During the last year, I wrote two articles about the birth of stars and planets and also moons in TGD Universe last year (see this and this).

The first basic idea is the fractality of TGD-based cosmology, which follows from the TGD view of space-time as a 4-D surface in H=M^{4}× CP_{2}. Another key idea is the replacement of a smooth continuous cosmic expansion with a sequence of fast explosions.

- The scaled down versions of Big Bang would occur on different scales. For example, a star would produce shells of mass ejected in an explosion that would condense into planets.
- The planets could also do the same and this would lead to the birth of shells, from these the rings would be born and from these the Moons would be born.

Can the Cambrian option be ruled out by comparing the ages of the Earth's Moon? Radiometric age determinations give the matter making up the Earth and the Moon (so not the Earth or the Moon itself!!) age estimates of 4.543 Gy and 4.46 Gy, i.e. an age difference of 80 million years.

- The age of the material composing Moon has been deduced from the radioactive decay of Zirconium and in the latest determination it increased by 40 million years. This inaccuracy is of the same order as the difference in the ages of the substances! So can the Moon be matter of the same age as the Earth? You can also critically ask why the Moon's and Earth's matter would be of different ages when the composition is the same? The most natural explanation is that the substance is the same and therefore of the same age.
- Radioactive age determinations would therefore not rule out the hypothesis of the formation of the Moon in the Cambrian explosion. In such an explosion, a layer with a thickness of about 6 km would have been thrown out and taken with it both the life on the surface and the fossils if there were any! .5 billion years old fossils would be products of underground life!

*cannot*be on the order of .5 billion years. Is there any evidence for the explosive origin of the Moon? Could one compare Theia hypothesis and the two variants of TGD proposal? Could the dynamics of the Moon-Earth system help here?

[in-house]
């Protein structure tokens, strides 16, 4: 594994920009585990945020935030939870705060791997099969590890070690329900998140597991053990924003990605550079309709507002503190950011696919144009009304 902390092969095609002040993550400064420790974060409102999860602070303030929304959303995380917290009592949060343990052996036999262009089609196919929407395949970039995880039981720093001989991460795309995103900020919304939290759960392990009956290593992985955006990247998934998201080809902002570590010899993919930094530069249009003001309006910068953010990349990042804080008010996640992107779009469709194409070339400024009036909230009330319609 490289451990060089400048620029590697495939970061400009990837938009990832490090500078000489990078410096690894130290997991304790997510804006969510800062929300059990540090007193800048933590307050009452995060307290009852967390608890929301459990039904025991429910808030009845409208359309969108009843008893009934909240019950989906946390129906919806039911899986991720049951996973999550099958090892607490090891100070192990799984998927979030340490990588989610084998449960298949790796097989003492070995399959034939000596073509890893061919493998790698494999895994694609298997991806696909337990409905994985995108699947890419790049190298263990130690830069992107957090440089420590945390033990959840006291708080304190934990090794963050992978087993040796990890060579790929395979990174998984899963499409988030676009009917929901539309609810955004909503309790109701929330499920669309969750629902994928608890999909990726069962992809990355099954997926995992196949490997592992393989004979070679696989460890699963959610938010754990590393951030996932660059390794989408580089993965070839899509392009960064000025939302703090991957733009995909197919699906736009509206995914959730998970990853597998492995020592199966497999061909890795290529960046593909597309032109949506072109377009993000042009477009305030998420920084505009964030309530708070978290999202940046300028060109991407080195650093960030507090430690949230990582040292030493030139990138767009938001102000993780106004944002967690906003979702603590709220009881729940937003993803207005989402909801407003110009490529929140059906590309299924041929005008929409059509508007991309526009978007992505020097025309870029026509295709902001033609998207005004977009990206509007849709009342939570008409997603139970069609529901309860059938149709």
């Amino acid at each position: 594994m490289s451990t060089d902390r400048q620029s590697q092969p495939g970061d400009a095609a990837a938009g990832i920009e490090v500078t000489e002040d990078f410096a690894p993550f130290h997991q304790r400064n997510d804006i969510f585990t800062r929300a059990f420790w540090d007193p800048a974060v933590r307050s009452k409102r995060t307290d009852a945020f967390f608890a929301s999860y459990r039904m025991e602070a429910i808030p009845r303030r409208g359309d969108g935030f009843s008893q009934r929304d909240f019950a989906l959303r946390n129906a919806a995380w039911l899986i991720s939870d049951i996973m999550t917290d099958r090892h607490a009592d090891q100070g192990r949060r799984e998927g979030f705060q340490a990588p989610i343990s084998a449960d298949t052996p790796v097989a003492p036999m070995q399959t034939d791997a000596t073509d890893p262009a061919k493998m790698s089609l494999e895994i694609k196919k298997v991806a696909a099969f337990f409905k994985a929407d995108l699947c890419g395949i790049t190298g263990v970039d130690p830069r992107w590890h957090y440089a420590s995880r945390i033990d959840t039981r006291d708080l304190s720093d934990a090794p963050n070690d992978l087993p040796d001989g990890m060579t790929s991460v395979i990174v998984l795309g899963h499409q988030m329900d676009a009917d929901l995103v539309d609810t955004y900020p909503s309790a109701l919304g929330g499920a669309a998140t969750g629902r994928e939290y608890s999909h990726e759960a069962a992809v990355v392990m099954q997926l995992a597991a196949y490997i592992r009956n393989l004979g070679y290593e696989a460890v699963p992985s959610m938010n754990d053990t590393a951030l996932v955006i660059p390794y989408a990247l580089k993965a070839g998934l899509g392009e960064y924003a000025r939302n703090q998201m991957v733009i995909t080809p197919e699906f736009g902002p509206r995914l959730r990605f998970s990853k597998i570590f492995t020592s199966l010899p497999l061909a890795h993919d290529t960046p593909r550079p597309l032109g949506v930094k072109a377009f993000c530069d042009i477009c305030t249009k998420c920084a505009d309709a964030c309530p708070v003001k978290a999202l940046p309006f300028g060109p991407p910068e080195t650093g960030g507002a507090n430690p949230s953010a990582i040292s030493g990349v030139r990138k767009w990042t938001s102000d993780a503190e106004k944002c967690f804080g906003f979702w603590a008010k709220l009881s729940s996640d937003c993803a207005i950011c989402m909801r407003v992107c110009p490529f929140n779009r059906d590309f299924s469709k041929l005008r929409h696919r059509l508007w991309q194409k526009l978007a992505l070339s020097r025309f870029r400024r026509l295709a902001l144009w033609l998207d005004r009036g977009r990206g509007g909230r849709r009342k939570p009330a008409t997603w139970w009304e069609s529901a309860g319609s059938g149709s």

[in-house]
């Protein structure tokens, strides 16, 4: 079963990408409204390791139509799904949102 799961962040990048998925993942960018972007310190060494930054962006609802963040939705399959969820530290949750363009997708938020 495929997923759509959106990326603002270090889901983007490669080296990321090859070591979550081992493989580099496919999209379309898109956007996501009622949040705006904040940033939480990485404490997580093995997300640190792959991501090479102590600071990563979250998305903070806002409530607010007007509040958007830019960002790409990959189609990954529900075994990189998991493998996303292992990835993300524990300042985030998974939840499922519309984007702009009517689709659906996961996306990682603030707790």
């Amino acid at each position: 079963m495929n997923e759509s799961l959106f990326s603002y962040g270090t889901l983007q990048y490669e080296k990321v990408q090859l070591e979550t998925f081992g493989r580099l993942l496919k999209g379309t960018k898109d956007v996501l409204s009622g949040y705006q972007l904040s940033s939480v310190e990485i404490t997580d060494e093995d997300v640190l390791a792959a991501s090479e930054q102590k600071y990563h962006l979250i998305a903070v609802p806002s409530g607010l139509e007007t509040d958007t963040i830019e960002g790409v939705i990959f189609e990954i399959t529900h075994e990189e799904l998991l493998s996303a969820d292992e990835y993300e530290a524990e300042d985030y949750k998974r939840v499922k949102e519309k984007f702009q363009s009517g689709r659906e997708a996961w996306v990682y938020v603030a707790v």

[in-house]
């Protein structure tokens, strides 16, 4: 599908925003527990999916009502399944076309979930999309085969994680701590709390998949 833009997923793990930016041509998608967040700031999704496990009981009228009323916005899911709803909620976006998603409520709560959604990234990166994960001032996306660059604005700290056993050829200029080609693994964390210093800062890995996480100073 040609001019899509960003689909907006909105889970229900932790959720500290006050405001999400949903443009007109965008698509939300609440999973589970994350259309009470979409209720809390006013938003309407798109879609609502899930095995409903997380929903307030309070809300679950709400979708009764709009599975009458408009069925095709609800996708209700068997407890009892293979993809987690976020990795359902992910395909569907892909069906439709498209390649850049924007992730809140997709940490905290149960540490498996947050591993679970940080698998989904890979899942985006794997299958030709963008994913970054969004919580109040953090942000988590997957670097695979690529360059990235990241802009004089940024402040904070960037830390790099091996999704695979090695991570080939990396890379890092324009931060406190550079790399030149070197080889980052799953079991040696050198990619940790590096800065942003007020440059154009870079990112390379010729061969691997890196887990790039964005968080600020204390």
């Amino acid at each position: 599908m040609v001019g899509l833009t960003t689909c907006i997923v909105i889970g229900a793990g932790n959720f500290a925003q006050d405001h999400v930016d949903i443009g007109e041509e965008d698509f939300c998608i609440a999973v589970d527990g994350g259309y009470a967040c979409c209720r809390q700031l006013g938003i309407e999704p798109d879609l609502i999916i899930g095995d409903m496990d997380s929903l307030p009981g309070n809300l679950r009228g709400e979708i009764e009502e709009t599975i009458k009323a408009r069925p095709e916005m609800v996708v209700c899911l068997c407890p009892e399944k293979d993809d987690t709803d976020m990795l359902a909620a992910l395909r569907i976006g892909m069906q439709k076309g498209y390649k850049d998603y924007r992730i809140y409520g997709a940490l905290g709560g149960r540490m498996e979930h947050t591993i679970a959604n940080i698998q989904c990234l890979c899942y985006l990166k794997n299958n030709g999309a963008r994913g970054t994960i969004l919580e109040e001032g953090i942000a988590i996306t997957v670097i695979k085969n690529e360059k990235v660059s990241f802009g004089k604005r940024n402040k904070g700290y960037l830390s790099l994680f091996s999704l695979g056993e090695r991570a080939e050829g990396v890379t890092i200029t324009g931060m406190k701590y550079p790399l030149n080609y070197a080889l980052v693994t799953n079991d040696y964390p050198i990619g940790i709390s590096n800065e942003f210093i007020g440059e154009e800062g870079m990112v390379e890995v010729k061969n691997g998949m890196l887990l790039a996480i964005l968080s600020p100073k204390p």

- It is known that the distance of the Moon from the Earth increases slowly: v=3.78 cm per year (see this). Could the recent rate for the increase of the orbital radius be interpreted in terms of cosmic expansion? The Hubble constant is about H= 70 km/sMpc, where parsec (pc) is 3.26 ly. This gives for the cosmic recession velocity of Moon v(now)= HR≈ 2.8 cm/y. This is 74 per cent of the observed velocity of increase for the orbital radius. This suggests that the velocity due to the explosion has gradually decreased and is approaching the cosmic recession velocity (, which increases linearly with the distance: this effect has been observed but surprisingly, has not been interpreted in terms of the cosmic recession velocity!).
Could the deviation v-v(now) be a remnant of the rapid increase in the orbital radius associated with the Cambrian explosion?

- If Moon was born in about .5 billion years ago and the velocity would have been
*constant*v= 3.78 cm/y, the Moon would have reached a distance of about 1.9× 10^{7}m, which is about 2.97R_{E}(three Earth radii) from the Earth and much smaller than R=60R_{E}so that the speed should have been significantly faster at the beginning. - If the Moon was born in such an explosion 4.5 Gy ago, the same rough estimate assuming constant velocity v= 3.78 cm/y would give for the distance of the Moon R=26.7 R
_{E}, R_{E}=6,357 km. This is roughly by a factor 1/2 smaller than the recent distance R=60R_{E}of the Moon. This option looks more reasonable than the Cambrian option.Cosmic expansion cannot explain the increase of the Moon's orbital radius. One would have dR/dt= HR giving the estimate R(t)= R

_{E}exp(v(now)t/R) and R(now)=eR_{E}, which is consierably smaller than R= 60R_{E}. - Could Theia hypothesis explain the growth of the distance of the Moon's to its recent in terms of the recoil momentum gained by the evaporated fragment giving rise to the Moon? This should have made the orbit elliptic. The orbit of the Moon is slightly elliptic: the eccentricity is .055 (see this). One should also understand the mechanism, which distributed the remaining matter evenly along the surface of the Earth.
What is intriguing from the TGD point of view is that the radius of Earth could have increased by a factor 2 in the collision with Theia. This would explain the findings motivating the Expanding Earth hypothesis if the continents were formed already in the collision with the Theia.

See the article Expanding Earth Hypothesis and Pre-Cambrian Earth or the chapter with the same title.

For a summary of earlier postings see Latest progress in TGD.

For the lists of articles (most of them published in journals founded by Huping Hu) and books about TGD see this.

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